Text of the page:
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APNewsBreak: Settlement reached to avoid Va. Tech lawsuits
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    ROANOKE, Va. — A majority of the families of victims of the mass shootings at Virginia Tech agreed Thursday to terms of an $11 million settlement proposed by the state to avoid lawsuits over the tragedy.
    Gov. Timothy M. Kaine and lawyers Peter Grenier and Douglas Fierberg, who represent 21 families, said the terms of the agreement had been worked out in negotiations. They would not discuss details until the final settlement papers have been drawn up.
    ‘‘A proposal for resolution has now been accepted by a substantial majority of the victims and victims’ families,’’ Kaine said in a statement.
    ‘‘As the one-year anniversary of this tragedy approaches, our hearts go out to our many clients who entrusted us with this important responsibility, as well as to the other families who have been helped by our work,’’ Grenier and Fierberg said in a statement.
    While they would not disclose the terms, Grenier and Fierberg said that seriously injured victims ‘‘will be well compensated and have their health care needs taken care of forever.’’ They said families who lost loved ones would be ‘‘similarly compensated and cared for,’’ they said.
    Attorney General Bob McDonnell’s office had no comment on the settlement, spokesman Tucker Martin said.
    An early version of the agreement obtained by The Associated Press called for representatives of each of the 32 people killed by a student gunman last April 16 to receive $100,000.
    Another $800,000 would be available to the injured, with a cap of $100,000 per person. The injured will have health-care expenses covered, and they and the families of those killed could seek additional money from a $1.75 million hardship fund.
    The injured and victims’ families would have a chance to meet with the governor and university officials several times to discuss the mass shootings and changes on campus since then.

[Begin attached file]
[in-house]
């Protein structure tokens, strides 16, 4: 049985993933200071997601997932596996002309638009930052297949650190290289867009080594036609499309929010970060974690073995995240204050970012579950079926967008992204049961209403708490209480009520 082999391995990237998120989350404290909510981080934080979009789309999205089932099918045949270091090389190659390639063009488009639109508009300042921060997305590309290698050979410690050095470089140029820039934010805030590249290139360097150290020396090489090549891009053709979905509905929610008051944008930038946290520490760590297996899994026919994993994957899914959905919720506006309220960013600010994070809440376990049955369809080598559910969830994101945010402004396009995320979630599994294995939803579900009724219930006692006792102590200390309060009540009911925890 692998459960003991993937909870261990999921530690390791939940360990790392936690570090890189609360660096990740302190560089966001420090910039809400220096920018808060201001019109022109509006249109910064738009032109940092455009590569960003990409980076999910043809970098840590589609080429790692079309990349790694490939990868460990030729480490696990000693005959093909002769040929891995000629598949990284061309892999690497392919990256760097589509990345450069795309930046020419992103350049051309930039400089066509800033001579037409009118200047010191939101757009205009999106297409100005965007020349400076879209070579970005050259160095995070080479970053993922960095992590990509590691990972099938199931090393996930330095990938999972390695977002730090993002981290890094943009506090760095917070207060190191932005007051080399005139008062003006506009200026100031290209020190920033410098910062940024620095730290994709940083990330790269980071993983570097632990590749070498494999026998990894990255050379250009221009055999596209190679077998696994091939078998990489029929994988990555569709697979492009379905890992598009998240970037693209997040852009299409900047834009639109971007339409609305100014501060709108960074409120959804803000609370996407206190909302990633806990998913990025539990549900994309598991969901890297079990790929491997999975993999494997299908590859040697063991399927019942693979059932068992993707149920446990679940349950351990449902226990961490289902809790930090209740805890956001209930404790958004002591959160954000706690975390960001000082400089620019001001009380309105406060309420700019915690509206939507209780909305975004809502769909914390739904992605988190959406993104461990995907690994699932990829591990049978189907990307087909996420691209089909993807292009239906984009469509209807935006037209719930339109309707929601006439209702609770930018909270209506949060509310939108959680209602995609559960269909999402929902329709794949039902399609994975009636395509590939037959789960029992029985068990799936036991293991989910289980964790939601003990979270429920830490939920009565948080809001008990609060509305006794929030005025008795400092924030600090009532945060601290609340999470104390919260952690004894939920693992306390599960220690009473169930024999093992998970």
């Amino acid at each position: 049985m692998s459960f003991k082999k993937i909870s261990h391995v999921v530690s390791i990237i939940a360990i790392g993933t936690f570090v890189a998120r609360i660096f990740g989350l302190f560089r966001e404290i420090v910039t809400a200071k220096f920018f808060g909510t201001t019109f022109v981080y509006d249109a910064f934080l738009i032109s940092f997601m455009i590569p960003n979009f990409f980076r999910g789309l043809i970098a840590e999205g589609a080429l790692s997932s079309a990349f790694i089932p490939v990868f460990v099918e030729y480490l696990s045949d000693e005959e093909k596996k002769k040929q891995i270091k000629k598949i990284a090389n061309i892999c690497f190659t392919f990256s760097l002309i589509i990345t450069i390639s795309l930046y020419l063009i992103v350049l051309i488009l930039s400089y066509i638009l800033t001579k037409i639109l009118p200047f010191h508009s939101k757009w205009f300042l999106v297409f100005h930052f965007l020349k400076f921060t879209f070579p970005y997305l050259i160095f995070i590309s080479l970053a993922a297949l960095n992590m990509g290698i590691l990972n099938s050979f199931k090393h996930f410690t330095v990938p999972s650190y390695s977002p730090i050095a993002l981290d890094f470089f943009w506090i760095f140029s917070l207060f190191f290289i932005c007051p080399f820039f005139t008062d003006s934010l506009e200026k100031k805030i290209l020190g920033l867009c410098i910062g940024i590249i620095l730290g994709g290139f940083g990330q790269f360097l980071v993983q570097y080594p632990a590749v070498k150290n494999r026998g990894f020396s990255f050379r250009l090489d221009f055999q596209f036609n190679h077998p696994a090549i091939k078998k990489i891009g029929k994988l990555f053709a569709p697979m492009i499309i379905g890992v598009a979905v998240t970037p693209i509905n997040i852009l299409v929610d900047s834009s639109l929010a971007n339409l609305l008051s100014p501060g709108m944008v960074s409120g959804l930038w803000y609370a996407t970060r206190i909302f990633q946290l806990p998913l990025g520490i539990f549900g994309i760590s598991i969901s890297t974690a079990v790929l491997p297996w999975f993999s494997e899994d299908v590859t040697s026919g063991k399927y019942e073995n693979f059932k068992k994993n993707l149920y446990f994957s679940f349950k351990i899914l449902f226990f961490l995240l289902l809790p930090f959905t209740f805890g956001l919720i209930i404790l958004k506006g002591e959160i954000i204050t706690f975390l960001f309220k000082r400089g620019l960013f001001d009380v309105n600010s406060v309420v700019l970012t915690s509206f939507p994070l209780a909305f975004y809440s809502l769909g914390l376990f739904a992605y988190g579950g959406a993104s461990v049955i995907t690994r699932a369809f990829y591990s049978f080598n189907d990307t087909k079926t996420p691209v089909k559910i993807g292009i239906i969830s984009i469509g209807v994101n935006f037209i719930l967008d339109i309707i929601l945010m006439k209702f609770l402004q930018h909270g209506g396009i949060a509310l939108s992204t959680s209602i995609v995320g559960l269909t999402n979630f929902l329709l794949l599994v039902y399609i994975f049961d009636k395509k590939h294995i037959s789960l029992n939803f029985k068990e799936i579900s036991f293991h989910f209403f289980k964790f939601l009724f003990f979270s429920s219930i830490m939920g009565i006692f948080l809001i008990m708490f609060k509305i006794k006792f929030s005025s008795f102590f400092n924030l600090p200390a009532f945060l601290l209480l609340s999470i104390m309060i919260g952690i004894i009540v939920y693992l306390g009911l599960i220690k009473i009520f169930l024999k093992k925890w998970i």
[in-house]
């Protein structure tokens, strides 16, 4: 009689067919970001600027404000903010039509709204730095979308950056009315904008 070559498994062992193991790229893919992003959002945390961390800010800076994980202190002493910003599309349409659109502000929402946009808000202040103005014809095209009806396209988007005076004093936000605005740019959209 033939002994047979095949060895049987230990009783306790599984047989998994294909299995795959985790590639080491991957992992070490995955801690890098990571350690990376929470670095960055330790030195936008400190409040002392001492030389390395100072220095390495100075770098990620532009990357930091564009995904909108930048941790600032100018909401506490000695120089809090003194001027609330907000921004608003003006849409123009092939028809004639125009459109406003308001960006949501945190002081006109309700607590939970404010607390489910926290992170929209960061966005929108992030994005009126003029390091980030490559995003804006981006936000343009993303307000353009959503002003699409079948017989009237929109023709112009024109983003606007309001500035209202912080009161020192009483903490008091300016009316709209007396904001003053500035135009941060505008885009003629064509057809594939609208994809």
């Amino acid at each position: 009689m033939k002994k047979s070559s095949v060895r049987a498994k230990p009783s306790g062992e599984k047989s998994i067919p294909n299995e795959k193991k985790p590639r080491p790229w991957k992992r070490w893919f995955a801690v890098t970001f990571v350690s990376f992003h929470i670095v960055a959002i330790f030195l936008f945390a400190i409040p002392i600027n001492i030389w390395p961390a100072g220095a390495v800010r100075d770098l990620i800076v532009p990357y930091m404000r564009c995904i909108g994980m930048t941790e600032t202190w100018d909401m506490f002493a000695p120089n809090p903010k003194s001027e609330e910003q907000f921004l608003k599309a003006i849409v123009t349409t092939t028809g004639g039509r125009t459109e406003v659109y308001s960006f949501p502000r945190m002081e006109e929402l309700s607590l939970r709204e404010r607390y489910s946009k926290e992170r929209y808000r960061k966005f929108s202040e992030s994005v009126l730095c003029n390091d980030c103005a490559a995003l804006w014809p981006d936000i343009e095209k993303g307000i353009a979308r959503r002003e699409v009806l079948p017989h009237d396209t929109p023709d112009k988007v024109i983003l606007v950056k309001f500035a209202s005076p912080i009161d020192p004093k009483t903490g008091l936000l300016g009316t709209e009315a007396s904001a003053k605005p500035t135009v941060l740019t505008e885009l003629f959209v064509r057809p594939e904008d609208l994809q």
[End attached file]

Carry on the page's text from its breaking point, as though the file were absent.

‘‘The settlement will also result in the release of previously undisclosed facts and information turned up by our firm’s investigation that will enable the public to better understand the events which caused this senseless tragedy,’’ Grenier and Fierberg said.
    Twenty-two families had filed notice with the state that they might sue. By accepting the proposal, family members gave up the right to sue the state government, the school, the local governments serving Virginia Tech and the community services board that provides mental-health services in the area.
    The student gunman, Seung-Hui Cho, had been ruled a danger to himself during a court commitment hearing in 2005 and was ordered to receive outpatient mental health care, but never received treatment.
    The $11 million figure includes attorneys’ fees and a fund for charities.
    In October, the families and surviving victims received payments ranging from $11,500 to $208,000 from the Hokie Spirit Memorial Fund, set up in the days after the shootings to handle donations that poured into the school. That fund will remain open for contributions to scholarships for five years.
    Families originally were told they had to respond to the state’s offer by March 31, but the deadline was extended.
    Associated Press reporter Larry O’Dell contributed to this report from Richmond, Va.

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